Re: [RFC] Privilege escalation in filesystems
From: Trond Myklebust
Date: Wed Aug 09 2006 - 18:15:19 EST
On Wed, 2006-08-09 at 17:52 -0400, Josef Sipek wrote:
> While going though the Unionfs code, Chris Wedgwood commented that it might
> make sense to ask the list about temporary privilege escalation in file
> Much like NFS, at times Unionfs has to perform operations as another user.
> (See below for details as to when and why this has to happen.)
> I'd like to know what the preferred way of doing that is. I noticed that NFS
> does a simple assignment:
> current->fsuid = 0;
> current->fsgid = 0;
This sort of thing can be defeated by selinux. The right way to perform
privileged operations is normally to give the task to a kernel thread
that has the required privileges (for instance a work_queue like
> Should the capabilities be set/dropped as well? Would it be worth it to
> provide some kind of generic way of accomplishing this having file system
> messing with current directly?
> Unionfs specific details:
> Namespace unification requires that there is a way to mark a directory
> "opaque" - meaning that lookup/readdir should not merge the objects of this
> directory with those of a directory of a lower priority. When one creates a
> new, empty directory using mkdir(2), the new directory should be empty
> according to POSIX/UNIX. To prevent contents of directories on lower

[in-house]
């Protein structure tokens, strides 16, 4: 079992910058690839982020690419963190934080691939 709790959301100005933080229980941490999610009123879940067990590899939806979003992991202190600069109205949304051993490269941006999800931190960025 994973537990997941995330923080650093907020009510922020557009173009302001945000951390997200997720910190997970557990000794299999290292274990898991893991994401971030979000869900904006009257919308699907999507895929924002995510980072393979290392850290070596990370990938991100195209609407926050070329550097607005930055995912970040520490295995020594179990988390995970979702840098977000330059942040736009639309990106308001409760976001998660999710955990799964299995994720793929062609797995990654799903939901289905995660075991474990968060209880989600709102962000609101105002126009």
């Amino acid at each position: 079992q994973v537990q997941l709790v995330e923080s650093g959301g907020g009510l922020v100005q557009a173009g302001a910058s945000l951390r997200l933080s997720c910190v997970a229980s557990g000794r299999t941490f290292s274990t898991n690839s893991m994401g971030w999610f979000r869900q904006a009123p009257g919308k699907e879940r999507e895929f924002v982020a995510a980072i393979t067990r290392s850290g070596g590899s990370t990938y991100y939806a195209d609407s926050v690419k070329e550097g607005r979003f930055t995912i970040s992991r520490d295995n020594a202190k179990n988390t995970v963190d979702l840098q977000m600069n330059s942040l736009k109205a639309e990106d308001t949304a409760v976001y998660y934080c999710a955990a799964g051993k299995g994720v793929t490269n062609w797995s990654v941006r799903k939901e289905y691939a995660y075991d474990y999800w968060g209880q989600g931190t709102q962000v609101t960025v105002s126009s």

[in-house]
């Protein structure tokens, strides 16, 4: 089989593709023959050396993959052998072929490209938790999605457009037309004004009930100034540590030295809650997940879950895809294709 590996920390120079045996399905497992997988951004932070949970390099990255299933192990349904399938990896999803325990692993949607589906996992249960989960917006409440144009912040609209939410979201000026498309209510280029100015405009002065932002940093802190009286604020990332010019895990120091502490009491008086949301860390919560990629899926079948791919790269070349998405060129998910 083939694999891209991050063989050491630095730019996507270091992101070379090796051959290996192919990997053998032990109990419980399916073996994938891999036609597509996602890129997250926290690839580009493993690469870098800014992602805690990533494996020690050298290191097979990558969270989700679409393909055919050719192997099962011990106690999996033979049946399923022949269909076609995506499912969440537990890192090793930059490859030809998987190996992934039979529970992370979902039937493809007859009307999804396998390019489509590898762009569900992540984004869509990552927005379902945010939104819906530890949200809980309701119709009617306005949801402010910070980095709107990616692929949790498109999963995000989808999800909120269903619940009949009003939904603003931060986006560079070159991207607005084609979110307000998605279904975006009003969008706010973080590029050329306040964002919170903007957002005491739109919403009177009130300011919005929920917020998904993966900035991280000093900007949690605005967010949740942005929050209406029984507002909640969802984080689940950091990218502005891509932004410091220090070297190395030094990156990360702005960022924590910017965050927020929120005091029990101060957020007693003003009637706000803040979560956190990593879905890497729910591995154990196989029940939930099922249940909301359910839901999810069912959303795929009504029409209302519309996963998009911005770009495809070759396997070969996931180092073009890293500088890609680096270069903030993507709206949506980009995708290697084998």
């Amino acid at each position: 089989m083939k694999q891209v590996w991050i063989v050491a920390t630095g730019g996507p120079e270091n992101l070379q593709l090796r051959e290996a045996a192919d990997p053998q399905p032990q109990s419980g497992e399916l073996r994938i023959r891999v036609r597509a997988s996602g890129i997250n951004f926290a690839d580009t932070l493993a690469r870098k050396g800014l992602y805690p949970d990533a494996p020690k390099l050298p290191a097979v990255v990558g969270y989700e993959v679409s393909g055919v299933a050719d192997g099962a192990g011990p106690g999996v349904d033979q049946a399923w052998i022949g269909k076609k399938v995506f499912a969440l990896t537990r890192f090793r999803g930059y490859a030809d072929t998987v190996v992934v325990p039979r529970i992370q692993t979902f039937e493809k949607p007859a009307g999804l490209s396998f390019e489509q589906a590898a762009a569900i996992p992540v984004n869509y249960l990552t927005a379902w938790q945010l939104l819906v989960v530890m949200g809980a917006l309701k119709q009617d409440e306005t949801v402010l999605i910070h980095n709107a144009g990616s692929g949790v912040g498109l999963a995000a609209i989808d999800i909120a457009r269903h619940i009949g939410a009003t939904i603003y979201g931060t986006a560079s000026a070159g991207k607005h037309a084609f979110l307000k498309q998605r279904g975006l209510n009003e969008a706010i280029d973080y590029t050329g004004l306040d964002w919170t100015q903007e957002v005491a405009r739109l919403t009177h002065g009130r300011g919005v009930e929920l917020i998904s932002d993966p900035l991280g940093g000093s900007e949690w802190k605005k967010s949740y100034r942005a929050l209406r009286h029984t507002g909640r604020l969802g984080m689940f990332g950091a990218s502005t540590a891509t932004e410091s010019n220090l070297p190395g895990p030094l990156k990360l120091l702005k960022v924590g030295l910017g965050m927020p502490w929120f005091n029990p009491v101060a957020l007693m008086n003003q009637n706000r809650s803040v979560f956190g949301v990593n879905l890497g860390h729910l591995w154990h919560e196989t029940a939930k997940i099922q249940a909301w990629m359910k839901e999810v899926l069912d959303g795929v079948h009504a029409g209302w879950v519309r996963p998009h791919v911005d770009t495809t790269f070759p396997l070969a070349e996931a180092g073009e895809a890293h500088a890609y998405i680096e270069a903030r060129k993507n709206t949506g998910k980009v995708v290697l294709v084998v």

> priority branches from appearing in this newly created directory, the
> directory is made opaque.
> Suppose we have a union of /mnt/a and /mnt/b that are initially empty. Then
> we perform the following steps:
> $ cd /union
> $ mkdir foo
> $ find /union
> $ find /mnt/
> The .wh.__dir_opaque informs our implementation of Unionfs that the
> directory is opaque.
> The privilege problem appears when we try to remove the directory foo. If
> we have write permission to /union, we should be able to remove any file or
> (empty) directory. In the above example, /union/foo is empty.
> If the foo is owned by someone else and we don't have write permission to
> it, we'll fail to remove the opaque whiteout from foo (.wh.__dir_opaque),
> which would in turn prevent us from removing foo itself. If we become a
> superuser temporarily, we can remove the whiteout as well as the directory,
> and all is well.
Ugh. Having the kernel interpret magic directory entries is just evil.
Having the kernel magically create and remove said entries on behalf of
the user ought to be punishable by death.
Why can't you use something like an xattr to label opaqueness (or
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